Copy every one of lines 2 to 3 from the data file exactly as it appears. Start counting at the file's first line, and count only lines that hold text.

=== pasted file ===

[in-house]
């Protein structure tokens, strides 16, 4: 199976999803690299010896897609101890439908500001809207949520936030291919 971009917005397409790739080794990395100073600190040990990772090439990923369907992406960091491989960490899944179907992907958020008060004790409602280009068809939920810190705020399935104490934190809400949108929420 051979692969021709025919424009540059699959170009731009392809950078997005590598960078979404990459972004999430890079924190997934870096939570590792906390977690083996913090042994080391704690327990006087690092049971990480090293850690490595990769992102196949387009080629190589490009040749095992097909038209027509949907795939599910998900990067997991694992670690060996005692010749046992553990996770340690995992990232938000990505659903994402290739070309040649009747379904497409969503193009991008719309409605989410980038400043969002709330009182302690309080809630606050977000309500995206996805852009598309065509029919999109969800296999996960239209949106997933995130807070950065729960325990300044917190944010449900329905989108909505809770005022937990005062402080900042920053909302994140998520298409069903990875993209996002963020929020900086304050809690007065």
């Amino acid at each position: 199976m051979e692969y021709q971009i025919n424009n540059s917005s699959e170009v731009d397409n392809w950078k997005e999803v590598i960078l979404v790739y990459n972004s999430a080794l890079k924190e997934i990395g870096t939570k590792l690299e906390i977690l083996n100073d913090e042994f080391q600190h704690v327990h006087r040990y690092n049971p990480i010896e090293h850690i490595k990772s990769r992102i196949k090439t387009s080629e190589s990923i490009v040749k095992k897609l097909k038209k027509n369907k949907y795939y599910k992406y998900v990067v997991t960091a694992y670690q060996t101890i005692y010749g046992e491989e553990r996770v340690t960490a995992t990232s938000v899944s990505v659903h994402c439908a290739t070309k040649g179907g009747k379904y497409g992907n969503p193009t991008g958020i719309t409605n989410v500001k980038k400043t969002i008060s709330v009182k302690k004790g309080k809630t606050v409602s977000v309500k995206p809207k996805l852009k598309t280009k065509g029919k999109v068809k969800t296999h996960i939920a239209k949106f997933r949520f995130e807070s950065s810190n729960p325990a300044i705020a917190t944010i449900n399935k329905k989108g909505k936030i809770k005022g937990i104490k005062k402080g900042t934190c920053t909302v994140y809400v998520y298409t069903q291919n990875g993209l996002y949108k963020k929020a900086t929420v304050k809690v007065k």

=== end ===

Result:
């Protein structure tokens, strides 16, 4: 199976999803690299010896897609101890439908500001809207949520936030291919 971009917005397409790739080794990395100073600190040990990772090439990923369907992406960091491989960490899944179907992907958020008060004790409602280009068809939920810190705020399935104490934190809400949108929420 051979692969021709025919424009540059699959170009731009392809950078997005590598960078979404990459972004999430890079924190997934870096939570590792906390977690083996913090042994080391704690327990006087690092049971990480090293850690490595990769992102196949387009080629190589490009040749095992097909038209027509949907795939599910998900990067997991694992670690060996005692010749046992553990996770340690995992990232938000990505659903994402290739070309040649009747379904497409969503193009991008719309409605989410980038400043969002709330009182302690309080809630606050977000309500995206996805852009598309065509029919999109969800296999996960239209949106997933995130807070950065729960325990300044917190944010449900329905989108909505809770005022937990005062402080900042920053909302994140998520298409069903990875993209996002963020929020900086304050809690007065």
């Amino acid at each position: 199976m051979e692969y021709q971009i025919n424009n540059s917005s699959e170009v731009d397409n392809w950078k997005e999803v590598i960078l979404v790739y990459n972004s999430a080794l890079k924190e997934i990395g870096t939570k590792l690299e906390i977690l083996n100073d913090e042994f080391q600190h704690v327990h006087r040990y690092n049971p990480i010896e090293h850690i490595k990772s990769r992102i196949k090439t387009s080629e190589s990923i490009v040749k095992k897609l097909k038209k027509n369907k949907y795939y599910k992406y998900v990067v997991t960091a694992y670690q060996t101890i005692y010749g046992e491989e553990r996770v340690t960490a995992t990232s938000v899944s990505v659903h994402c439908a290739t070309k040649g179907g009747k379904y497409g992907n969503p193009t991008g958020i719309t409605n989410v500001k980038k400043t969002i008060s709330v009182k302690k004790g309080k809630t606050v409602s977000v309500k995206p809207k996805l852009k598309t280009k065509g029919k999109v068809k969800t296999h996960i939920a239209k949106f997933r949520f995130e807070s950065s810190n729960p325990a300044i705020a917190t944010i449900n399935k329905k989108g909505k936030i809770k005022g937990i104490k005062k402080g900042t934190c920053t909302v994140y809400v998520y298409t069903q291919n990875g993209l996002y949108k963020k929020a900086t929420v304050k809690v007065k």